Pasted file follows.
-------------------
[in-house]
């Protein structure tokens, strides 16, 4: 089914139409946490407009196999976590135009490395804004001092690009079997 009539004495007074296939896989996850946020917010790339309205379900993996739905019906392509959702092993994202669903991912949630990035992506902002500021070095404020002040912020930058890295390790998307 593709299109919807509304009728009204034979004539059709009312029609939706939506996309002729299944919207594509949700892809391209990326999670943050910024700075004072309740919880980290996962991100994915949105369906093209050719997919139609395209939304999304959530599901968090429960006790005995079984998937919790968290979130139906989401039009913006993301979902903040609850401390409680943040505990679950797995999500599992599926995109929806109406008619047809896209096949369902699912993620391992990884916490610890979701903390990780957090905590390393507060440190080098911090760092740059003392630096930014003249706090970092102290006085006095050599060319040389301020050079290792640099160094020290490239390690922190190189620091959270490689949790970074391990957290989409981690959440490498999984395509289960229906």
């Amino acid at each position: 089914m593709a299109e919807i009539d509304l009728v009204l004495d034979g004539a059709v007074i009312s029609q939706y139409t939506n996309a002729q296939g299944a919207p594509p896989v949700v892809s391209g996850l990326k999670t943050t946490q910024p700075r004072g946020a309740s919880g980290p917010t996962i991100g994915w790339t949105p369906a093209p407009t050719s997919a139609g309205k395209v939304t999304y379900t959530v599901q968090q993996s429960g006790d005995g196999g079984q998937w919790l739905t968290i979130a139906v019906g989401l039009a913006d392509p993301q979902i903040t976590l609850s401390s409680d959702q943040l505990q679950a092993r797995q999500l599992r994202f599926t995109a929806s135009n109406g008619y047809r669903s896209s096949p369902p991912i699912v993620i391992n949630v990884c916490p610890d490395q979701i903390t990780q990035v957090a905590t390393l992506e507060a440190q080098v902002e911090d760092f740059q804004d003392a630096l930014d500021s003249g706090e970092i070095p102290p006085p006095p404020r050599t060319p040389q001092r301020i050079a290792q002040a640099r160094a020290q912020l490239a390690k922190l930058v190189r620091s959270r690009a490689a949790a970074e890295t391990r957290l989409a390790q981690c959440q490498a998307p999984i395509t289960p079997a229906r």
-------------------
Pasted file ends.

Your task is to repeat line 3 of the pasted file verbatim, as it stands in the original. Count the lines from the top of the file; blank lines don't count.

């Amino acid at each position: 089914m593709a299109e919807i009539d509304l009728v009204l004495d034979g004539a059709v007074i009312s029609q939706y139409t939506n996309a002729q296939g299944a919207p594509p896989v949700v892809s391209g996850l990326k999670t943050t946490q910024p700075r004072g946020a309740s919880g980290p917010t996962i991100g994915w790339t949105p369906a093209p407009t050719s997919a139609g309205k395209v939304t999304y379900t959530v599901q968090q993996s429960g006790d005995g196999g079984q998937w919790l739905t968290i979130a139906v019906g989401l039009a913006d392509p993301q979902i903040t976590l609850s401390s409680d959702q943040l505990q679950a092993r797995q999500l599992r994202f599926t995109a929806s135009n109406g008619y047809r669903s896209s096949p369902p991912i699912v993620i391992n949630v990884c916490p610890d490395q979701i903390t990780q990035v957090a905590t390393l992506e507060a440190q080098v902002e911090d760092f740059q804004d003392a630096l930014d500021s003249g706090e970092i070095p102290p006085p006095p404020r050599t060319p040389q001092r301020i050079a290792q002040a640099r160094a020290q912020l490239a390690k922190l930058v190189r620091s959270r690009a490689a949790a970074e890295t391990r957290l989409a390790q981690c959440q490498a998307p999984i395509t289960p079997a229906r």